Domestic violence shelters: Gender recognition changes ‘would have no impact’ on services

A detailed study of women’s domestic violence shelters has found that many are already trans-inclusive, and that proposed legal reforms will not impact their services.

The government has proposed changes to the Gender Recognition Act to allow transgender people to more easily gain legal recognition as their preferred gender.

Self-identified ‘Gender Critical feminist’ voices in mainstream media outlets have repeatedly claimed the changes would made women-only spaces unsafe for women.

But a report into experiences of women’s domestic violence services this week has underlined that those actually providing services to women do not have significant concerns about the law, and many are already inclusive of trans women.

File photo. A mother and her child in a domestic violence shelter (GEOFFROY VAN DER HASSELT/AFP/Getty )

The research, conducted by nfpSynergy and commissioned by Stonewall, is based on in-depth interviews with representatives from 15 local domestic and sexual violence support services across Britain.

The report states: “[The research] found that domestic and sexual violence services in England and Wales have been supporting trans women in their single-sex women-only services for some time.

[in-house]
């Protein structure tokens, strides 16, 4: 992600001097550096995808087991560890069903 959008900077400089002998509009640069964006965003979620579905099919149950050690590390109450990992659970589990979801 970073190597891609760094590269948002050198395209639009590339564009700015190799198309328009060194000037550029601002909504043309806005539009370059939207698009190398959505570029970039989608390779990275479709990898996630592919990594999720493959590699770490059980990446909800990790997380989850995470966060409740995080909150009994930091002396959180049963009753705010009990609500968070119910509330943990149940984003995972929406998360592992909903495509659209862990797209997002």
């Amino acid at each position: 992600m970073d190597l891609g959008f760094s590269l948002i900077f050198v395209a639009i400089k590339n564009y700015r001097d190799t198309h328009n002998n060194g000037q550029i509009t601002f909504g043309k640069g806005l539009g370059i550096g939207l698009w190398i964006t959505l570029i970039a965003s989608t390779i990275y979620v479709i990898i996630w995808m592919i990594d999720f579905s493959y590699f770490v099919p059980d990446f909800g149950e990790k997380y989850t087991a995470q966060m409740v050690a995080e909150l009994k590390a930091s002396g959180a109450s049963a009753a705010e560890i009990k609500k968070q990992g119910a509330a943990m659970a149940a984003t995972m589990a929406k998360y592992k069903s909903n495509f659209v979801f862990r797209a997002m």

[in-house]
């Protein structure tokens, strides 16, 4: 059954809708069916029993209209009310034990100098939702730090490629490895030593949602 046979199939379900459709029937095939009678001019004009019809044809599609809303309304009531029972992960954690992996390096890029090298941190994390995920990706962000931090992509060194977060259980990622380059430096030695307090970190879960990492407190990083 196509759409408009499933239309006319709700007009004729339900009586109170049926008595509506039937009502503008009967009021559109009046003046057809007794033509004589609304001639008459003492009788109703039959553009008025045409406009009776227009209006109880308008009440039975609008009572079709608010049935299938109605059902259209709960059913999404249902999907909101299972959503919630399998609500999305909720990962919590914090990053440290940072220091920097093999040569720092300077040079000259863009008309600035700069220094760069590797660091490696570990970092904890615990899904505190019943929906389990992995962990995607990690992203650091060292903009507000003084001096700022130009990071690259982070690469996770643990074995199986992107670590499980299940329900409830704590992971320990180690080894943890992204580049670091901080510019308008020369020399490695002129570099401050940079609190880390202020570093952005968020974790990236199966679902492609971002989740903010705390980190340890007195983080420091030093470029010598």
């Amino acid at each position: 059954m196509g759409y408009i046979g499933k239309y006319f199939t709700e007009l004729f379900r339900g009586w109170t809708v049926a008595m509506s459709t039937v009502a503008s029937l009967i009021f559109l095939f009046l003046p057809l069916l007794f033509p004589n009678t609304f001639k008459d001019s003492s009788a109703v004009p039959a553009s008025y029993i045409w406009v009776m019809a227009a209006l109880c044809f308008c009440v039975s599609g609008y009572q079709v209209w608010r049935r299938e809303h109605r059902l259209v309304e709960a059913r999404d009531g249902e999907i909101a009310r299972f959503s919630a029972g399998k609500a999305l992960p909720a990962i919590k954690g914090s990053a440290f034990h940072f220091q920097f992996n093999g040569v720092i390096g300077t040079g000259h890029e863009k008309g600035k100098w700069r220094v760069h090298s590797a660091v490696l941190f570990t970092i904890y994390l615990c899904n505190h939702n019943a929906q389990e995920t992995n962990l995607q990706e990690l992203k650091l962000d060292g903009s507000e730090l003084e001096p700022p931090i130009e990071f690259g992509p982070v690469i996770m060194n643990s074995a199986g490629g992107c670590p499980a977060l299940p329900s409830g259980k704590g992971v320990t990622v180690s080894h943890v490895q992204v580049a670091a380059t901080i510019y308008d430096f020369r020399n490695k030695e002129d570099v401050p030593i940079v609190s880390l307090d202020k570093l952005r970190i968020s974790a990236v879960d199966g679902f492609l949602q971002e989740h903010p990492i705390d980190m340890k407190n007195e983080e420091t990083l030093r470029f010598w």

“Participants take a personalised, client-centred approach to supporting trans women, as they do for all survivors. Many described steps they are taking to proactively deliver trans-inclusive services, including creating specific policies and delivering staff training.

“Participants said that many staff and member services have responded positively to discussions about supporting trans women. Most recalled positive experiences of trans women accessing their services and where other service users have been supportive.”

File photo. Silhouettes representing women victims of violence (JEAN-FRANCOIS MONIER/AFP/Getty)

It adds: “Recalling instances where challenges have arisen, services described how they engaged with staff and service users to build understanding for trans survivors and ensure that a safe and inclusive space was maintained for all.

“Many participants told us that reform of the Gender Recognition Act would have no relevance to how they deliver their services.

“While respondents were aware of a view that gender recognition reform could allow violent men to pose as women to access their services, with one participant expressing a concern about this, there was otherwise a clear consensus that services’ thorough risk assessment procedures would safeguard against this.

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